One fine June afternoon, Julia, Marie, Jim, Minna, Solal, Simone and Honorine decided to go to an exhibition in the botanical gardens. Since stimulating children’s curiosity about the world is invaluable, they paid a high price.
Simone at the natural history museum
It wasn’t my bright idea. It was my friend Julia’s. The wondermum who’s always coming up with clever suggestions. “Honorine, I have a super proposition for you. Let’s take the kids to the museum in the botanical gardens; there’s an exhibition about bears on; I’ve checked the bus route; it’ll be great; I’ll bring fruit purées.” At first I thought about making an excuse, some unpleasant disease like ringworm, scabies or hemiplegia, but seeing that Simone had been glued to the screen watching a series for teenagers for the past hour and she’s only three years old, I said yes.
I put chocolate biscuits, bus tickets and a bottle of water into Simone’s “Snow Queen” backpack which she never takes off – yes, I know, you can’t bear it any longer either – and off we went to meet Julia outside her apartment block. She was waiting for us with her son, Jim, and another friend, Marie, together with her daughter Minna and son Solal. So there were seven of us when the bus came. It was about 43°C when we clambered aboard and punched the tickets. The kids began screaming for no apparent reason. Probably they were excited. Or for the sheer pleasure or thrill of making us suffer.
So as not to disturb other passengers, we sat at the back, where the kids took advantage and started pulling each other’s hair, dropping biscuit crumbs everywhere, scrunching their noses against the windows and arguing. All in the space of ten minutes. I, personally, was already nearing the end of my tether. Everyone was looking at us, especially the elderly passengers, to whom I gave a deceitful little smile as I said, “Oh, stop it now children, you’re annoying everyone on the bus!”
After a forty-five-minute bus ride, we finally reached the capital’s charming fifth arrondissement (bordering on the thirteenth) which I hate. Don’t ask me why. I’ve always loathed this district, so far away from everything, inhabited by people wearing Capri pants pretending to be cool who sprinkle seeds into their bún bò and drink beer. In short, after queuing for half an hour to buy the tickets, our little troop finally found ourselves in front of the first wall panel of the exhibition about bears. They were all there: from brown bears to polar bears starting with the first bear ever to walk on this earth. Stuffed, reconstructed, sketched, animated in videos… Despite my ignorance about flora and fauna, I began to explain the differences between them to Simone as best as I could. Uninformed and shortsighted (or rather as blind as a bat), I got everything mixed up. Simone stared at me wide-eyed and I am still wondering today whether it was with pity or disgust. Meanwhile, Julia and Marie were calmly wandering from hands-on activities to videos, humming a little tune as they went. At the end of the exhibition, there was a dimly-lit room where each child was invited to do exercises in order to gauge how much they had learnt from what they’d seen. I may as well tell you straightaway that Simone hadn’t learnt anything. She put her hands instead of her feet into the bears’ footprints. And when asked what polar bears ate, she replied “chicken” instead of “fish”. She and Jim came to blows during the game of noises made by bears, before giving each other a big kiss on the lips.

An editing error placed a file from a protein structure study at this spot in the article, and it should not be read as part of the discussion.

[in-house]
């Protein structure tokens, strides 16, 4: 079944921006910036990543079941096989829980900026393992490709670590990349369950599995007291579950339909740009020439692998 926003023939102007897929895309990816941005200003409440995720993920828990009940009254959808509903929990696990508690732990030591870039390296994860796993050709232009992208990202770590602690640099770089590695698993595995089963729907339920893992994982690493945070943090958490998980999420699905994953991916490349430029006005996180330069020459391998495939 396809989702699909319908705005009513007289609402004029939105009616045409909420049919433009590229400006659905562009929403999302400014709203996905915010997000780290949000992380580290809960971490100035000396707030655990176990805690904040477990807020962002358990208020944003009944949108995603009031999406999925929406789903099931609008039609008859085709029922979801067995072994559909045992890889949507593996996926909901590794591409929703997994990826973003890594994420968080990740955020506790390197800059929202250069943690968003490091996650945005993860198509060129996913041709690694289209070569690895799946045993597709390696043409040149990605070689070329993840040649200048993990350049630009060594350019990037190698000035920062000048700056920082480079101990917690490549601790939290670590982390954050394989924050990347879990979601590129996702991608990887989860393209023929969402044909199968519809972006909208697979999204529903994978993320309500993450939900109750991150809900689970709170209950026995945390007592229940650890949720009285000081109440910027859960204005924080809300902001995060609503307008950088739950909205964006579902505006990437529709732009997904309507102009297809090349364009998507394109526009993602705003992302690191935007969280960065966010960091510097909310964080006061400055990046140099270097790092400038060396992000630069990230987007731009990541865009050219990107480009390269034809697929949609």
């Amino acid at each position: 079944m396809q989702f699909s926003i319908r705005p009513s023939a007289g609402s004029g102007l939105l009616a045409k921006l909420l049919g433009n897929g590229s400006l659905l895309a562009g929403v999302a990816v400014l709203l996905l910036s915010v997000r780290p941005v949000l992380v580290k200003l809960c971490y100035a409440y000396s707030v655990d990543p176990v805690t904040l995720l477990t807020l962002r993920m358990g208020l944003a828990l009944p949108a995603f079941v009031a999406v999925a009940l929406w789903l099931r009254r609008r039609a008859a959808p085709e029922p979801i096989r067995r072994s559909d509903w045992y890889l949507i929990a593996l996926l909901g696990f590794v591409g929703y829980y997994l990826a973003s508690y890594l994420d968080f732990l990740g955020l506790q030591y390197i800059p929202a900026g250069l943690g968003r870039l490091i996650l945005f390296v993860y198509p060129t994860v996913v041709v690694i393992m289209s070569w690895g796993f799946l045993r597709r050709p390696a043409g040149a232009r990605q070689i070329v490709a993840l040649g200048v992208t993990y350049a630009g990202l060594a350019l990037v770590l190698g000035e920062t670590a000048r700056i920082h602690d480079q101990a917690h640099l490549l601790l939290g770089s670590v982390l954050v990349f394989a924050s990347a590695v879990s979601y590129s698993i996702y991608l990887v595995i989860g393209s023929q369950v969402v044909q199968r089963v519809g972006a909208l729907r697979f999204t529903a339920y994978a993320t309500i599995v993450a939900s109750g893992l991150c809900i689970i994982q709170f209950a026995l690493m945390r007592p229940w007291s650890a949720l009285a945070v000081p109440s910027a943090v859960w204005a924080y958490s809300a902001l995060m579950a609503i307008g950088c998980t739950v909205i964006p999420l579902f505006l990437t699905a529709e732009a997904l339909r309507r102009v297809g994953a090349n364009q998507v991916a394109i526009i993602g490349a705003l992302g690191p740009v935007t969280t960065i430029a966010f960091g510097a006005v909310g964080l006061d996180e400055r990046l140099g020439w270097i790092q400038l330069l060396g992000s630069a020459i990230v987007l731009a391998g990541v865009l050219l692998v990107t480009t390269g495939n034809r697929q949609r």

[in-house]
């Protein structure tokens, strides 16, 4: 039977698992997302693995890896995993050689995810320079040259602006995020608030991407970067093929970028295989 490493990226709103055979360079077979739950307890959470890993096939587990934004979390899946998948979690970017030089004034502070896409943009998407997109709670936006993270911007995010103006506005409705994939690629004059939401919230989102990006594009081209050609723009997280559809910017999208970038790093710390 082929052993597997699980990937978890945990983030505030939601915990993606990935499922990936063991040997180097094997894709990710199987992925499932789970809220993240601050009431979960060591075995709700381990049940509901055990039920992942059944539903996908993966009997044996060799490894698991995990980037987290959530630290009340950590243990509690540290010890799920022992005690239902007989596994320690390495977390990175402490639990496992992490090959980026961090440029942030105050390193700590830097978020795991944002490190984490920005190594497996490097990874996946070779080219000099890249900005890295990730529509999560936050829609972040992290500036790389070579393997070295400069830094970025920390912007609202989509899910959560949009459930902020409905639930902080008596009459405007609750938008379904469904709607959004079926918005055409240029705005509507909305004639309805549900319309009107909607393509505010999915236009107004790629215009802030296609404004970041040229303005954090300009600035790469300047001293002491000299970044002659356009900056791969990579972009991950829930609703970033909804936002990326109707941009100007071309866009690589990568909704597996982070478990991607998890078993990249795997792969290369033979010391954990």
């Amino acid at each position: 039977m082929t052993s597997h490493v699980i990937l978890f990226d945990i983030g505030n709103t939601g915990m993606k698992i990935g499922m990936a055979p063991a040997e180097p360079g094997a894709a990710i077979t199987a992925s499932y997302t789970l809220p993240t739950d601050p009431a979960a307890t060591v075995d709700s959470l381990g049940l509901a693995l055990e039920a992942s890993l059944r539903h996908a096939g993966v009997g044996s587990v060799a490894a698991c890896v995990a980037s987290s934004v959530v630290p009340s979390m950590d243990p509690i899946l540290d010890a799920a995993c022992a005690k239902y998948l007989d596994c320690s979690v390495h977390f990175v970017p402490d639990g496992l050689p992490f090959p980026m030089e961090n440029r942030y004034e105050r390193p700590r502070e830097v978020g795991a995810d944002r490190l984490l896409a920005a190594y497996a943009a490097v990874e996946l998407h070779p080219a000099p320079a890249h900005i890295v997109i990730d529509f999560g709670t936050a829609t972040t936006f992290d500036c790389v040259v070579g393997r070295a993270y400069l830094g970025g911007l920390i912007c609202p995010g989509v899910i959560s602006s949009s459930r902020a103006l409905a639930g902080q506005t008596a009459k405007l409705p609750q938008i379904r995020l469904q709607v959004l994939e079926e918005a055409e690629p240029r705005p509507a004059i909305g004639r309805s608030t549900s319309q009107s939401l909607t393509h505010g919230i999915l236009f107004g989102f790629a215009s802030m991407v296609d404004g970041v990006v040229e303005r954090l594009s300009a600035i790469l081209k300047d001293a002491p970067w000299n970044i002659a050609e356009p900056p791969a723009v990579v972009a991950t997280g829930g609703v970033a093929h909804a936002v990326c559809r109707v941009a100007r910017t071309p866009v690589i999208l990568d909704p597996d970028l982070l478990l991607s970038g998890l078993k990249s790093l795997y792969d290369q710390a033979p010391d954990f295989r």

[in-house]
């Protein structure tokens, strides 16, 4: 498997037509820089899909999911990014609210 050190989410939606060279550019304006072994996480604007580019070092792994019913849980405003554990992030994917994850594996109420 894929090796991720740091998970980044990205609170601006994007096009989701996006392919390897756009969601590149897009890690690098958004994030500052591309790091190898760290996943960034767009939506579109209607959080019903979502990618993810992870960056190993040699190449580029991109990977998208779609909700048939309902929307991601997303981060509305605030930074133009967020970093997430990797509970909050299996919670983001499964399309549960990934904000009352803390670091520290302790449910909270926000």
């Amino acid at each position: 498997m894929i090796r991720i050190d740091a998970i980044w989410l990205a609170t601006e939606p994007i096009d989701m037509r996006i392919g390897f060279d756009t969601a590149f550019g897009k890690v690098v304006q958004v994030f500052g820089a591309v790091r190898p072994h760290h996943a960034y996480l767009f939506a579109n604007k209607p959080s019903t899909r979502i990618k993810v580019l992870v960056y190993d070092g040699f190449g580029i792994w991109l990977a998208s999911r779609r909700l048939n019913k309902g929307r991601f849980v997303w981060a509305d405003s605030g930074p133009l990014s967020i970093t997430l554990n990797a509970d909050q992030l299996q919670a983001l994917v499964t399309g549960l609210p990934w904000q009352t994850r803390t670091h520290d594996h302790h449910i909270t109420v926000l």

As if that wasn’t enough, Julia then urged us all upstairs to discover what other marvellous animals awaited us on the four other floors of the museum. What with the stairs, the lifts, the crowds of people shouting, whinging or whining, the water and fruit purée all gone and Simone screaming she needed to pee, all I really wanted to do was vanish into thin air. And as I stared at a vacuous-eyed stuffed otter, I thought that it was decidedly fortunate to no longer have to endure all the woes of existence.
After a few bouts of giggles occasionally verging on hysteria, we eventually left the museum. Unable to imagine another horrendous bus ride, I ordered an Uber. We all climbed into the taxi, exhausted yet satisfied at having fulfilled our mission. We “wee mommies” were congratulating each other, as we ruffled our children’s hair, when Jim whispered: “I think I’m going to be sick.” He was right. He was.